The defined common denominators between human body and new media objects are: the original data is not visible to the observer and it is only represented/communicated through an interface, which is limited by its own capability, data are modular so different elements can exist independently, data are variable and can be represented in multiple versions, data can be automated and transcoded.
In the field of performing arts the human body(ies) and new media object(s) can co-create theatrical moment, which is a result of parallel process of representation by a human on one side and the computer on the other, based on defined common denominators. Furthermore, human body(ies) and new media objects can co-depend on each other to produce complete information to the observer. Complex digital systems can also communicate with performer (sensors + programed response) but only in the paradigm of partnering (positive reaction of the system if parameters are met) and not in the paradigm of complex human response.
The effective strategy of implementation of human body(ies) and new media object(s) in performance space is finally defined by the multi-modal perception capabilities of the observer.
Keywords: dance, new media, stage design, performance art, theatre
PREFORMATIVE SPACES 2.0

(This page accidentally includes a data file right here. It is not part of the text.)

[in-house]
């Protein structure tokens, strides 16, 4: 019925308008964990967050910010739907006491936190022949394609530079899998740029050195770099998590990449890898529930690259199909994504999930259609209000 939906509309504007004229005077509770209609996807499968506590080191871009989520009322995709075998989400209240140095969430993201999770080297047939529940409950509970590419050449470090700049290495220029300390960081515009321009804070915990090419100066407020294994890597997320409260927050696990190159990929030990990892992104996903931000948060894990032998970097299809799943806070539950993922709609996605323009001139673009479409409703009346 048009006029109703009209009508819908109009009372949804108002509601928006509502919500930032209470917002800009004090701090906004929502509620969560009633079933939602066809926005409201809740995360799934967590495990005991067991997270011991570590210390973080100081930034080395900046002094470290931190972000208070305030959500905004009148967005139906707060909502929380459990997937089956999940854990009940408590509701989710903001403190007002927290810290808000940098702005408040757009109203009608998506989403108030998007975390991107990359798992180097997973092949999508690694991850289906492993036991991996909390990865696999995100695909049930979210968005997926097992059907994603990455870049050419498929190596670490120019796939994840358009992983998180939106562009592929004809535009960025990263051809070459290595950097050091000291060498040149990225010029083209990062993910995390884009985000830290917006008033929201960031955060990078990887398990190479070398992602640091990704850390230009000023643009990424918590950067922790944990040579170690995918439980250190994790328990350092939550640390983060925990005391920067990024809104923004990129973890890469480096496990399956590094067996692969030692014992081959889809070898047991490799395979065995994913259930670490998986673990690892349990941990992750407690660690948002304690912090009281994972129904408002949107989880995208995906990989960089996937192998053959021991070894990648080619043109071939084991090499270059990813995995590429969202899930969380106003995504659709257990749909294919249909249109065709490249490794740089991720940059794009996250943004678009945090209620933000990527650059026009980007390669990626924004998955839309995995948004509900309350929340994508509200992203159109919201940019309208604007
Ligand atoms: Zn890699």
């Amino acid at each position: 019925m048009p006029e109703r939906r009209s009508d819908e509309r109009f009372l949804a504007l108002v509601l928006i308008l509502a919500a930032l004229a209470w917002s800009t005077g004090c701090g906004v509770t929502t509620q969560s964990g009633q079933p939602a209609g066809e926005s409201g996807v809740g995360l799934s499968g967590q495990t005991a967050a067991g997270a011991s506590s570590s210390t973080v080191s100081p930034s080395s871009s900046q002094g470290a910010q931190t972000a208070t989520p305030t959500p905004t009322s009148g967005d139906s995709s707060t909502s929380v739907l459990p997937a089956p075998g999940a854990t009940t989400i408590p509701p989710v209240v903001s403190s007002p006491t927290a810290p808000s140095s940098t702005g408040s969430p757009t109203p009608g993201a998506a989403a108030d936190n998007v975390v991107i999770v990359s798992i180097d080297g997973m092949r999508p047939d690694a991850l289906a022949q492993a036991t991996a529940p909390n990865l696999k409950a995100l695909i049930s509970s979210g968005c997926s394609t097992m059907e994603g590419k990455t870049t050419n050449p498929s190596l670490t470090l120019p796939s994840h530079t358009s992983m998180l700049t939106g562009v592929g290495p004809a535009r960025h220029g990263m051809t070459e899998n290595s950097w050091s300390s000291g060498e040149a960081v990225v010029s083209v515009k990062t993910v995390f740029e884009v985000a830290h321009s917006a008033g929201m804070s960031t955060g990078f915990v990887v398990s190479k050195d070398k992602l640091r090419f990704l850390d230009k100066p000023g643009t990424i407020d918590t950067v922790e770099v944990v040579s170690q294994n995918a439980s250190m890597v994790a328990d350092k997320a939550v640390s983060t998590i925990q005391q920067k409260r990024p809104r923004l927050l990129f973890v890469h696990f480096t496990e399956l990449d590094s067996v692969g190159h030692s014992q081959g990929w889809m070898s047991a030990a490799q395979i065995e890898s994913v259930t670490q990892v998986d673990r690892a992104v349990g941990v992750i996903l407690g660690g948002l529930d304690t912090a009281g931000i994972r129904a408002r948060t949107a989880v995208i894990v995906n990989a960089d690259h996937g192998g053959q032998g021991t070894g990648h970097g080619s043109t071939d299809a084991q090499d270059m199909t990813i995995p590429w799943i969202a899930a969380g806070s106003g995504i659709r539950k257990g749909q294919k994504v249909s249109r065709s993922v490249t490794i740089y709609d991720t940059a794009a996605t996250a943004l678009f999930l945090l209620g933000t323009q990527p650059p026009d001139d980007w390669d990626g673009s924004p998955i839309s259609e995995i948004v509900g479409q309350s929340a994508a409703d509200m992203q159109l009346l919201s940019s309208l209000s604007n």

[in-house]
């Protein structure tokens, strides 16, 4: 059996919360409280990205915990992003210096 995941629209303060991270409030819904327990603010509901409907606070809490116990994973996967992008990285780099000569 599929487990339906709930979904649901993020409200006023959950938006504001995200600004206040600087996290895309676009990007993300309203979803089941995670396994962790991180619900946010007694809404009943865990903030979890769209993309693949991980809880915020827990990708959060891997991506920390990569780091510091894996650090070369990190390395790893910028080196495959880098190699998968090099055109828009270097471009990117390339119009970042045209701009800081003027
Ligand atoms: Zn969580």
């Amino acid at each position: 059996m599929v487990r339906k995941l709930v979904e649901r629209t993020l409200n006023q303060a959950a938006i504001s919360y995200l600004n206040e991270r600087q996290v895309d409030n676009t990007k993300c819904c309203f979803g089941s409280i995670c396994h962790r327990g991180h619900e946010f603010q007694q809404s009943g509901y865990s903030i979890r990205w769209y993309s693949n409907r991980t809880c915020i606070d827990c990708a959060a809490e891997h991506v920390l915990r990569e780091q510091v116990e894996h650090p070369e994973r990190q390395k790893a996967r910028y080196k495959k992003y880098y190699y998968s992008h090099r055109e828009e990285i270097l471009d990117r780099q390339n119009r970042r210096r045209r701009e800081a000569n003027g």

The research is focused on the possibilities of micro performing spaces, which are necessary for the development of independent performing arts and culture industries in Slovenia. In reality, these kinds of spaces already exist but they are in contradiction with the current legislation in Slovenia. The first part of the research focuses on global reasons why micro performing spaces have developed, on legislative obligations in different countries and the solutions how different players met these requirements. The second part of the research features the analysis of the current situation in Slovenia with focus on active micro performing spaces and defines restrictive hotpoints in the Slovenian legislation. As research shows, it would be necessary to take steps toward legalisation of existing spaces and atn the same time facilitate the opening of new spaces which will support local needs, contemporary preformative art practices and borderline/exotic art practices within the territory of Republic of Slovenia.